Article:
Six Humber College projects have been granted funding that will help create work experiences for students and make a significant impact on communities and industry. 

The funding comes from the Natural Sciences and Engineering Research Council’s (NSERC) College and Community Innovation Program and from its Innovation Enhancement grant. a male student studies alone at Humber College

"NSERC funding strengthens Humber's ability to contribute knowledge and solutions to foster social innovation and develop competitive advantages for small and medium-sized enterprises in the area of data analytics," said Chris Whitaker, president and CEO of Humber College. 

"We are excited about the opportunities these grants provide for Humber students and faculty researchers." 

Social Impact 

The College and Community Social Innovation Fund (CCSIF) supports social innovation research projects in partnership with community organizations. 

$360,000 was awarded to a project called “Affordable Housing Needs in South Etobicoke.” 

In partnership with LAMP Community Health Centre, it will uncover the cost of living and the resulting social impacts. The project goes straight to members of marginalized communities to develop a baseline of housing affordability. 

NSERC College and Community Innovation Program grants will support five more projects at Humber College: 

  • Community Agency Partnerships: Best Practices for the Creation of Healthy Communities 
  • Engaging and Educating Young-Adult Cannabis 2.0 Consumers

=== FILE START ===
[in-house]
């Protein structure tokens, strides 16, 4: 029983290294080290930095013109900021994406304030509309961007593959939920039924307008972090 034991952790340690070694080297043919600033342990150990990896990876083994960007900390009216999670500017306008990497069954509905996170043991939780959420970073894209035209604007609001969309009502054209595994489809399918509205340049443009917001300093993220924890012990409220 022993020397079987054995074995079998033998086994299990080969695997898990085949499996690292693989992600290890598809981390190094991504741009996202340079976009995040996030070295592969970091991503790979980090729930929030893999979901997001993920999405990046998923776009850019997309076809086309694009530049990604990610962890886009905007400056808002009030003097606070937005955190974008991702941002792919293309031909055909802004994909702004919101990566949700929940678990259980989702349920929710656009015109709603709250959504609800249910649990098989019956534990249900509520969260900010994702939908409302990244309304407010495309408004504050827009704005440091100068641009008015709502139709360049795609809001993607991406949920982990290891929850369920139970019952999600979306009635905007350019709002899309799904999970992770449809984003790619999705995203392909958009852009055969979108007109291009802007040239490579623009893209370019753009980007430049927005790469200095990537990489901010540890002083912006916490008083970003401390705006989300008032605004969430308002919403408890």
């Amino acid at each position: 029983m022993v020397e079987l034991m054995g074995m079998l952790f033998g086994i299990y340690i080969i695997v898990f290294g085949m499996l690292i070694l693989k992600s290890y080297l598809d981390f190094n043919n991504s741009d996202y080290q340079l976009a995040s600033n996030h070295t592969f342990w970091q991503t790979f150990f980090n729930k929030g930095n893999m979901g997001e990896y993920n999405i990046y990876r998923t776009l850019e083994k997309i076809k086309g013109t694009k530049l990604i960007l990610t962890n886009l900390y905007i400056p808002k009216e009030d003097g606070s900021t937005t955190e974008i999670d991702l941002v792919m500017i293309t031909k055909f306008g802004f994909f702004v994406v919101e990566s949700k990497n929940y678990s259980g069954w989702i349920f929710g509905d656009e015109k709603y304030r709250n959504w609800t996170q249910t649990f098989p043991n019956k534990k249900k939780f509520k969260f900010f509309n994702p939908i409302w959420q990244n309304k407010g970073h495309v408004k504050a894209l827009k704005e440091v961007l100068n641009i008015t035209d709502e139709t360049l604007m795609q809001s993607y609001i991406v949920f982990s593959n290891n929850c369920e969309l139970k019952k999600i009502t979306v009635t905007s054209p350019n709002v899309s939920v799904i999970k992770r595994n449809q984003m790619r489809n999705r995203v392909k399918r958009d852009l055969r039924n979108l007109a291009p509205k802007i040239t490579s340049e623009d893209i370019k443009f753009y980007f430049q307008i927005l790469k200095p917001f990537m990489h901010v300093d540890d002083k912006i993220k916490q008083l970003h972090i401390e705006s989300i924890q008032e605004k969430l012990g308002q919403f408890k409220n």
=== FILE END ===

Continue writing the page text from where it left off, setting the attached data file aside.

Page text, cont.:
• Experiences of hope, self-compassion and authentic collaboration: Foundations for a consumer-informed compassion-based human services delivery framework in a Canadian context 
  • Measuring the Impact of 21st Century Experiential Learning on New Immigrant Workplace Performance 
  • Institute for Design-Driven Analytics 

In collaboration with ACCES Employment, the project entitled “Measuring the Impact of 21st Century Experiential Learning on New Immigrant Workplace Performance,” will help internationally-trained professionals find employment and integrate into the Canadian job market. students look at big boards of sticky notes, pens in hand

"This research will result in a deeper understanding of the impact of our bridging program model in supporting internationally-trained professionals to find work in their field that reflects their past experience," said Allison Pond, President and CEO, ACCES Employment.  


Following the $200,000  NSERC Innovation Enhancement Grant, Humber researchers will establish an Institute for Design-Driven Analytics (IDDA). The IDDA will combine design, business analytics and connected technology to create competitive advantages for companies. 

The project will challenge the traditional emphasis on descriptive analytic reports and visuals to explain what happened in the past. IDDA will focus on using analytics to predict the future or do a job better. 

Ginger Grant, Associate Dean in the Office of Applied Research and Innovation, hopes the NSERC-funded projects will be leveraged into other areas at Humber.   

The IDDA project, for example, may influence how some students and professors look at and process data. 

“I anticipate after initial training with students, that we cultivate interdisciplinary projects through the Centres of Innovation at Humber,” Grant said.  

While the college hosts the projects, the work of students, faculties, and collaborating partners will have an impact far beyond the Humber community.